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Originally appearing in Volume V25, Page 89 of the 1911 Encyclopedia Britannica.
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SIKKIM, called by Tibetans Dejong (" the rice country "), a protected state of India, situated in the eastern Himalaya, between 27° 5' and 28° 9' N. and between 87° 59' and 88° 56' E. It comprises an area of 2818 sq. m. of what may be briefly described as the catchment basin of the headwaters of the rivers Tista and Rangit. On the S. and S.E., branches of these rivers form the boundary between Sikkim and British India, while on the W., N. and N.E. Sikkim is separated from Nepal, Tibet and Bhutan by the range of lofty mountains which culminate in Kinchinjunga and form a kind of horse-shoe, whence dependent spurs project southwards, gradually contracting and lessening in height until they reach the junction of the Rangit and the Tista. Thus the country is split up into a succession of deep valleys surmounted by open plateaus cut off from one another by high and steep ridges, and lies at a very considerable elevation, rising from loon ft. above sea-level at its southern extremity to 16,000 or 18,000 ft. on the north. The main trade-passes into Tibet, such as the Jelep (14,500), Chola (14,550), and Kangra-la (16,000), are not nearly so high as in the western Himalaya, while those into Nepal are less than 12,000 ft. Physical Features.—Small though the country is, a wide variation of climate makes it peculiarly interesting. From a naturalist's point of view it can be divided into three zones. The lowest, stretching from woo to 5000 ft. above sea-level, may be called the tropical zone; thence to 13,000 ft., the upper limit of tree vegetation, the temperate; and above, to the line of perpetual snow, the alpine. Down to about 188o Sikkim was covered with dense forests, only interrupted where village clearances had bared the slopes for agriculture, but at the present time this description does not apply below 6000 ft., the upper limit at which maize ripens; for here, owing to increase of population (particularly the immigration of Nepalese settlers), almost every suitable spot has been cleared for cultivation. The exuberance of its flora may be imagined when it is considered that the total flowering plants comprise some 4000 species; there are more than 200 different kinds of ferns, 400 orchids, 20 bamboos, 30 rhododendrons, 30 to 40 primulas, and many other genera are equally profuse; in fact Sikkim contains types of every flora from the tropics to the poles, and probably no other country of equal or larger extent can present such infinite variety. Butterflies abound and comprise about 600 species, while moths are estimated at 2000. Birds are profusely represented, numbering between 500 and 600 species. Among mammals, the most interesting are the snow leopard (Fells unica), the cat-bear (Aelurus fulgens), the musk deer (Moschus moschiferus) and two species of goat antelope (Nemorhaedus bubalinus and Cemas goral). Copper and lime are the chief minerals found and worked in Sikkim, but they are of little commercial value at present. Government and Population.—The population is essentially agricultural, each family living in a house on its own land: there are no towns or villages, and the only collection of houses, outside the Lachen and Lachung valleys, are the few that have sprung up round country market-places, such as Rhenock, Dikkeling and Gangtok; but in the above-mentioned valleys the inhabitants, who are Bhutanese in origin and herdsmen in occupation, have large clusters of well-built houses at various altitudes up the valleys, which they occupy_ in rotation according to the season of the year. The seat of government, or in other words the palace of the raja, was formerly situated at Rubdentze; but when that place was taken and destroyed by the Gurkhas, a new palace was built at Tumlong, close to the eastern and Tibetan boundary, while a subsidiary summer residence was erected on the other side of the Chola range at Chumbi, in the Am-mochu valley. At the present time the raja and his court remain in the more open country at Gangtok, where the British political officer and a small detachment of native troops are also stationed. The first regular census of Sikkim, in 1901, returned the population at 59,014, showing an apparent increase of nearly twofold in the decade. Of the total, 65% were Hindus and 35% Buddhists. The Lepchas, supposed to be the original inhabitants, numbered only 8000, while no less than 23,000 were immigrants from Nepal. The state religion is Buddhism as practised in Tibet, but is not confined to one particular sect ; while among the heterogeneous population of Sikkim all manner of religious cults can be found. Education is at a low ebb, though the monasteries are supposed to maintain schools, and missionary enterprise has established others. The revenue of Sikkim has increased under British guidance from Rs. 20,000 a year to nearly Rs. 1,60,000, derived chiefly from a land and poll tax, excise, and sale of timber; the chief expenditure is on walla. the maintenance of the state, which practically means the raja's family, and on the improvement of communications. The country has a complete system of mountain roads, bridged and open to animal (but not cart) traffic. British trade with Central Tibet is carried over the Jelep route, on the south-eastern border of Sikkim. History.—The earliest inhabitants of Sikkim were the Rong-pa (ravine folk), better known as Lepchas, probably a tribe of Indo-Chinese origin; but when or how they migrated to Sikkim is unknown. The reigning family, however, is Tibetan, and claims descent from one of the Gyalpos or princelings of eastern Chinese Tibet; their ancestors in course of several generations found their way westwards to Lhasa and Sakya, and thence down the Am-mochu valley; finally, about the year 1604, Penchoo Namyge was born at Gangtok, and in 1641, with the aid of Lha-tsan Lama and two other priests of the Duk-pa or Red-hat sect of Tibet, overcame the Lepcha chiefs, who had been warring among themselves, established a firm government and introduced Buddhist Lamaism as a state religion. His son, Tensung Namyge, very largely extended his kingdom, but much of it was lost in the succeeding reign of Chak-dor Namyge (1700-1717), who is credited with having designed the alphabet now in use among the Lepchas. In the beginning of the 18th century Bhutan appropriated a large tract of country on the east. Between 1776 and 1792 Sikkim was constantly at war with the victorious Gurkhas, who were, however, driven out of part of their conquests by the Chinese in 1792; but it was not until 1816 that the bulk of what is known to us as Sikkim was restored by the British, after the defeat of the Nepalese by General Ochterlony. In 1839 the site of Darjeeling was ceded by the raja of Sikkim. In 1849 the British resumed the whole of the plains (Tarai) and the outer hills, as punishment for repeated insults and injuries. In 1861 a Britisn force was required to impose a treaty defining good relations. The raja, however, refused to carry out his obligations and defiantly persisted in living in Tibet; his administration was neglected, his subjects oppressed, and a force of Tibetan soldiers was allowed, and even encouraged, to seize the road and erect a fort within sight of Darjeeling. After months of useless re-monstrance, the government was forced in 1888 to send an expedition, which drove the Tibetans back over the Jelep pass. A convention was then concluded with China in 1890, whereby the British protectorate over Sikkim was acknowledged and the boundary of the state defined; to this was added a supplemental agreement relating to trade and domestic matters, which was signed in 1893. Since that time the government has been conducted by the maharaja assisted by a council of seven or eight of his leading subjects, and guided by a resident British officer. Crime, of which there is little, is punished under local laws administered by kazis or petty chiefs. Since 1904 political relations with Sikkim, which had formerly been conducted by the lieutenant-governor of Bengal, have been in the hands of the Viceroy. Rajas of Sikkim (Dejong-Gyalpo) : Penchoo Namgye (1641-1670), Tensung Namgye (1670-1700), Chak-dor Namgye (1700-1717), Gyur-me Namgye (1717-1734), Penchoo Namgye (1734-178o), Tenzing Namgye (1780-1790), Cho-phoe Namg (1e (1790–186), Sikhyong Namgye (:861-1874), Tho-tub Namgye 874), the maharaja, whose son has been educated at Oxford.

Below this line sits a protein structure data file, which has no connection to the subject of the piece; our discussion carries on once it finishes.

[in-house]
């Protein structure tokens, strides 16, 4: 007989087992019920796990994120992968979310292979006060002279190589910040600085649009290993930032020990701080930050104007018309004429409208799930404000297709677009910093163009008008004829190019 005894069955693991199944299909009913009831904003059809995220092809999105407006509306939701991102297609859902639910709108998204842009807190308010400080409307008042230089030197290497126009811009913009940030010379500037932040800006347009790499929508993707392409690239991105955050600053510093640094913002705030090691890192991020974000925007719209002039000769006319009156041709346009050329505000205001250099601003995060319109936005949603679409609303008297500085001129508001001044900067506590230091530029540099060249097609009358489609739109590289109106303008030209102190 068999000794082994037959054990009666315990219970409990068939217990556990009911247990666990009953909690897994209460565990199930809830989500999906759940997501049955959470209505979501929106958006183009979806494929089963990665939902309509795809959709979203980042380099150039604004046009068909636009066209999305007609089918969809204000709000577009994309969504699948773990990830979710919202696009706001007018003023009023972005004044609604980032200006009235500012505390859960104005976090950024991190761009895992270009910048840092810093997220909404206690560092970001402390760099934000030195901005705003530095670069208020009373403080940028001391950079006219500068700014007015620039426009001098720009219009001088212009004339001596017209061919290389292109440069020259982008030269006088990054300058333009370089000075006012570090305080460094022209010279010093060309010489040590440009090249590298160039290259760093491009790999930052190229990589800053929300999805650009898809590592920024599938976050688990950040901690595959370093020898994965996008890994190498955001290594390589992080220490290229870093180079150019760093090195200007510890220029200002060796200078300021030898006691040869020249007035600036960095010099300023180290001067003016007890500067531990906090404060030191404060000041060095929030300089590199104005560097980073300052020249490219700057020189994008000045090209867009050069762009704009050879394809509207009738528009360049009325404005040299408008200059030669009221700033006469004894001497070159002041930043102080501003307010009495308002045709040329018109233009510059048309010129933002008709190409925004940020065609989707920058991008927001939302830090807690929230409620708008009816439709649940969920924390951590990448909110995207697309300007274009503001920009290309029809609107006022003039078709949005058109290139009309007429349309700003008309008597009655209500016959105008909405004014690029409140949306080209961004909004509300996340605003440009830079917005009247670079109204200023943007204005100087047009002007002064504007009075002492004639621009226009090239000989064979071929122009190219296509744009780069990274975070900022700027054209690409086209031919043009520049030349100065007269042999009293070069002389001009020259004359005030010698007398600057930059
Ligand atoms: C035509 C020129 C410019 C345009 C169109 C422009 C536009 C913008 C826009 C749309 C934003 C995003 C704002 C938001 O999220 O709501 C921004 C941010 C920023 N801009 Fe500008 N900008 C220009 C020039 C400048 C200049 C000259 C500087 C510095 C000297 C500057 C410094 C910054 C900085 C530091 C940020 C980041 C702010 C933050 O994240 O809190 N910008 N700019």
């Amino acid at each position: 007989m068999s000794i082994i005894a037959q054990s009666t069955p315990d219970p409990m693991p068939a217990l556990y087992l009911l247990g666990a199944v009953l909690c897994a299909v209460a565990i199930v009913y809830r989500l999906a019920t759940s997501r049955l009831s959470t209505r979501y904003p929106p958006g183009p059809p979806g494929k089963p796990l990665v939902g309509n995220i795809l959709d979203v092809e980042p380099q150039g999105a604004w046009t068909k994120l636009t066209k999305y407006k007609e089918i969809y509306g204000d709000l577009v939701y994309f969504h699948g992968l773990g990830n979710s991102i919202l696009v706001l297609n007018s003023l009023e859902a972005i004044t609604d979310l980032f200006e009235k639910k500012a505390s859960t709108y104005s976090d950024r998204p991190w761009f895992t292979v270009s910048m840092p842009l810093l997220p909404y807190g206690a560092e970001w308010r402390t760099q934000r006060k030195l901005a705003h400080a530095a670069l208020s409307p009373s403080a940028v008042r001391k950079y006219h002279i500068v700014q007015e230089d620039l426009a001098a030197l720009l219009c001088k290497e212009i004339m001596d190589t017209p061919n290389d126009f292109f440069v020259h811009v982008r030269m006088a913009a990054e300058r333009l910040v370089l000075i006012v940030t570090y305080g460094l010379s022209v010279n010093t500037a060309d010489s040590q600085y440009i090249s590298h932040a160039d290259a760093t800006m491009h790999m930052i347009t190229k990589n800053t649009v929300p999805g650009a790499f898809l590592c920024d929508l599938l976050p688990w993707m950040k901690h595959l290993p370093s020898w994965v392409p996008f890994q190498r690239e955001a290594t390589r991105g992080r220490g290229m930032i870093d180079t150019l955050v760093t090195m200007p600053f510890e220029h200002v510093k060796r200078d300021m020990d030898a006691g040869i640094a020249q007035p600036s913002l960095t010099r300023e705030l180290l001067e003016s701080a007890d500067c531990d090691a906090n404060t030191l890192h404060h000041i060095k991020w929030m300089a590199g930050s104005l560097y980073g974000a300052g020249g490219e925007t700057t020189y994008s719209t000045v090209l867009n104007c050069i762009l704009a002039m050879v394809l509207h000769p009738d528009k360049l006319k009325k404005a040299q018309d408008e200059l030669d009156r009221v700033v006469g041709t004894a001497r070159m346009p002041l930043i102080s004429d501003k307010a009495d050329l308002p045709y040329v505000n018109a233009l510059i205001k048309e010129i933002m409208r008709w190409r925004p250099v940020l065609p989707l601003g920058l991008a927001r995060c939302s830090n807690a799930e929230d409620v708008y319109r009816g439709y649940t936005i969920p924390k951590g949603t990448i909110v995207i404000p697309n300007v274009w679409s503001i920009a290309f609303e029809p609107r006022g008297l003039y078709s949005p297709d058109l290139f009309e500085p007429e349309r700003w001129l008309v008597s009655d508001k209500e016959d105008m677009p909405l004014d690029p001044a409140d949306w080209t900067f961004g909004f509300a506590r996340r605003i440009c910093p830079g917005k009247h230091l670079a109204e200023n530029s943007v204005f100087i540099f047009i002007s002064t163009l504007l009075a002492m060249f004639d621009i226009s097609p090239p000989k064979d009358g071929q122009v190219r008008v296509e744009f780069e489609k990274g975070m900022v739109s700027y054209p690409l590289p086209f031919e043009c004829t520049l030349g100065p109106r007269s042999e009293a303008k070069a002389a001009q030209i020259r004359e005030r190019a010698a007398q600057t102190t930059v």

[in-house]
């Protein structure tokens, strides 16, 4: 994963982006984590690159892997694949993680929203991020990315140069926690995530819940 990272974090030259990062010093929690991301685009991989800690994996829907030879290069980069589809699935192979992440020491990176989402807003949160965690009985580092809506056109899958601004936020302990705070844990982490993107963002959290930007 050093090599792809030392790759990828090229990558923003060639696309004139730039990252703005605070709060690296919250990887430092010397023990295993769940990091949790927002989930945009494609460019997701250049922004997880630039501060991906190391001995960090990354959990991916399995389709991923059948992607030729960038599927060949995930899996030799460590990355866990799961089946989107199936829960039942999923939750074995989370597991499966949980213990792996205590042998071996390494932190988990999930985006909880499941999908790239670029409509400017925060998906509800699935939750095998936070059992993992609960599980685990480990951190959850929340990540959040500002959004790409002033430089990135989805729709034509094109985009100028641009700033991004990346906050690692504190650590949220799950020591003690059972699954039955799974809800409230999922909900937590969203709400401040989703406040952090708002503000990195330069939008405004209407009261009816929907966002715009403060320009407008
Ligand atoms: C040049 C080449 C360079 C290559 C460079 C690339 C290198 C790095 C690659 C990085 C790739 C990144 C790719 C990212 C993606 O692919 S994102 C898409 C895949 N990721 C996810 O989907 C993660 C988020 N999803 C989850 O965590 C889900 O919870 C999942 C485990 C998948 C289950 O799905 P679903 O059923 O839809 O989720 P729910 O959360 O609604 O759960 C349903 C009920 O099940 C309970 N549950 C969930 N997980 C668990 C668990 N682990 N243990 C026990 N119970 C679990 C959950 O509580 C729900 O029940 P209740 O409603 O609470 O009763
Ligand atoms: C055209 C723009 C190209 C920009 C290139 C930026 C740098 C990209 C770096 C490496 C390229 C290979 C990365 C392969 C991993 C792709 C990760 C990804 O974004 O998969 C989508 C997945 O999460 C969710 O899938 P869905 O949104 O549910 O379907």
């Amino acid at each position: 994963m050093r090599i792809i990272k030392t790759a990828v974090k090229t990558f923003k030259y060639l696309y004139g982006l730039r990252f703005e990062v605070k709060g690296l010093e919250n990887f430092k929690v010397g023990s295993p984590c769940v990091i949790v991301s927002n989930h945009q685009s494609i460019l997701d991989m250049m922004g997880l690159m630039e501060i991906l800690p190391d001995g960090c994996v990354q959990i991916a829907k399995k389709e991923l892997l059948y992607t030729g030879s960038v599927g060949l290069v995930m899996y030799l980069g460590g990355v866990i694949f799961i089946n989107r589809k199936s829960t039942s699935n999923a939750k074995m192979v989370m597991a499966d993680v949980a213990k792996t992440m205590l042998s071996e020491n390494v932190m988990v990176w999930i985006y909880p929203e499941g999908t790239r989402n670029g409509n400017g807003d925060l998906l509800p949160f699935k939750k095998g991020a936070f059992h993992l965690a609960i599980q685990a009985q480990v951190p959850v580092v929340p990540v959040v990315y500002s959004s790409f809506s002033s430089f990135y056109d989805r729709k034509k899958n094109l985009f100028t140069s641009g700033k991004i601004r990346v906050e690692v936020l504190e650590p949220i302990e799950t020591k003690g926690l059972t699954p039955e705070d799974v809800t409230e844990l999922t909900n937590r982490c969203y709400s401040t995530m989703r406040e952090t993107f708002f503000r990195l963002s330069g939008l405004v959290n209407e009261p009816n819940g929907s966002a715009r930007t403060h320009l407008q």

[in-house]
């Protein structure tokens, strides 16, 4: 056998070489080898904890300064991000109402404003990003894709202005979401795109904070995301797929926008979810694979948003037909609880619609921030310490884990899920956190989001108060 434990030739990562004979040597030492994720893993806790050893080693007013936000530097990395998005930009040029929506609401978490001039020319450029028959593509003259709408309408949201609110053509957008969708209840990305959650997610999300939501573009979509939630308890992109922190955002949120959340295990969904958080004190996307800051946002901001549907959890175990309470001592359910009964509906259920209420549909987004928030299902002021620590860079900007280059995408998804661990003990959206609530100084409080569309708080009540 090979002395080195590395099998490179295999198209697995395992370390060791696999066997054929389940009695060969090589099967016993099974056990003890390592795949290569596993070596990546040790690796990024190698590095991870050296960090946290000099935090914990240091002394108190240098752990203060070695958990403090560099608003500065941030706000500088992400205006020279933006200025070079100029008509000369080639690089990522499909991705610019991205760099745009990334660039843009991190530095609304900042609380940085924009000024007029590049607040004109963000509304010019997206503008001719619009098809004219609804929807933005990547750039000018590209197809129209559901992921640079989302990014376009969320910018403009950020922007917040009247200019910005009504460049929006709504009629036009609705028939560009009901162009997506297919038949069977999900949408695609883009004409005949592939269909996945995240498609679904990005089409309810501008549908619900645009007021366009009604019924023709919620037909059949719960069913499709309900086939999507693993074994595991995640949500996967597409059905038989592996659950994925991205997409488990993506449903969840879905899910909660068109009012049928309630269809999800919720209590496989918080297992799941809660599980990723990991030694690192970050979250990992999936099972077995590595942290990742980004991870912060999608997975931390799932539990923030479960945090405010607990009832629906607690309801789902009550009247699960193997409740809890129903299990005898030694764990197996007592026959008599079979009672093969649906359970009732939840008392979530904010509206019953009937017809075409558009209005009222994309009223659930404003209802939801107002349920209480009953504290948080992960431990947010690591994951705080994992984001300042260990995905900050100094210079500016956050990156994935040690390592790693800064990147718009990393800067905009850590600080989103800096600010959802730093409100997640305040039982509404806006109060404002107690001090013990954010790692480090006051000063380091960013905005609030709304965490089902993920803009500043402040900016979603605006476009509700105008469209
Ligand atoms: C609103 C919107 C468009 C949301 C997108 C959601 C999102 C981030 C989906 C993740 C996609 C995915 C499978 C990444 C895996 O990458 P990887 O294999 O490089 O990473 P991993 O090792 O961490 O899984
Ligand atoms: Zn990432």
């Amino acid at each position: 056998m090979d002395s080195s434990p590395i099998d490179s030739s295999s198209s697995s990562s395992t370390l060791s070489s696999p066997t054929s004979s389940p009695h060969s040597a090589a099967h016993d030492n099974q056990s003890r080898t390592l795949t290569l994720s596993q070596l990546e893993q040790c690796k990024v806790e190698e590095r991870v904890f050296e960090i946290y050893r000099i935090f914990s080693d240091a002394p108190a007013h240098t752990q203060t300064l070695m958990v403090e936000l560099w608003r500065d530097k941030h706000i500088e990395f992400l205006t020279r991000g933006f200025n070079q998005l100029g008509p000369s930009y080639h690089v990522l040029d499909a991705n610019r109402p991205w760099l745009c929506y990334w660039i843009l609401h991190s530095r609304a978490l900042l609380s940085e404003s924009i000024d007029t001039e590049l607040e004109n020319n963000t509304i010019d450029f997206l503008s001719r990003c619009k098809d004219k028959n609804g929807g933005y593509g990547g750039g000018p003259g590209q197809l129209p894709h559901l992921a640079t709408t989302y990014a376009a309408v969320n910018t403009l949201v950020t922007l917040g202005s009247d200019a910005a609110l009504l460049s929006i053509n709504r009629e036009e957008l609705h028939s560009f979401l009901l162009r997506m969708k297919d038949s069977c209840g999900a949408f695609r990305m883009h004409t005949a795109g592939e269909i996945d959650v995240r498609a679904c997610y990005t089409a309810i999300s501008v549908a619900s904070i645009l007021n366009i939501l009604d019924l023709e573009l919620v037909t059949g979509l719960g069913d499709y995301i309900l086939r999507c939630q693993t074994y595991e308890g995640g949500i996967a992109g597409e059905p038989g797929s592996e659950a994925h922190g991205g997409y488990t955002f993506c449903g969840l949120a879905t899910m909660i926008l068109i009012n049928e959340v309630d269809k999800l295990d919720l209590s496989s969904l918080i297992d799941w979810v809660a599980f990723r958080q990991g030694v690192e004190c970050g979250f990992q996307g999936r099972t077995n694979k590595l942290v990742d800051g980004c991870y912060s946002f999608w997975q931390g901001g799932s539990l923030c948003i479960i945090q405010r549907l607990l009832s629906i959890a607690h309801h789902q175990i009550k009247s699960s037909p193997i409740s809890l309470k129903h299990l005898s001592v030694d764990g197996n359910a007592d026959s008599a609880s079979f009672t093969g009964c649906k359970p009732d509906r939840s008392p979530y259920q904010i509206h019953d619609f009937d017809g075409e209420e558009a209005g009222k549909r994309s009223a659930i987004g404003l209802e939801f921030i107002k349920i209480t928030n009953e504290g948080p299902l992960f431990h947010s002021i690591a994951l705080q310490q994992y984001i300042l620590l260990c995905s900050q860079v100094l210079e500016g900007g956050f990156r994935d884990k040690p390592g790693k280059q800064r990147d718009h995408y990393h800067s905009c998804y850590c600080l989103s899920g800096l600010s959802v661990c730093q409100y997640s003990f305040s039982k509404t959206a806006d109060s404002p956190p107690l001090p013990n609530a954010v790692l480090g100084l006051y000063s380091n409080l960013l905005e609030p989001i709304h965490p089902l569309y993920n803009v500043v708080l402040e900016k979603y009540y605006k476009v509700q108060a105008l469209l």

End of Article: SIKKIM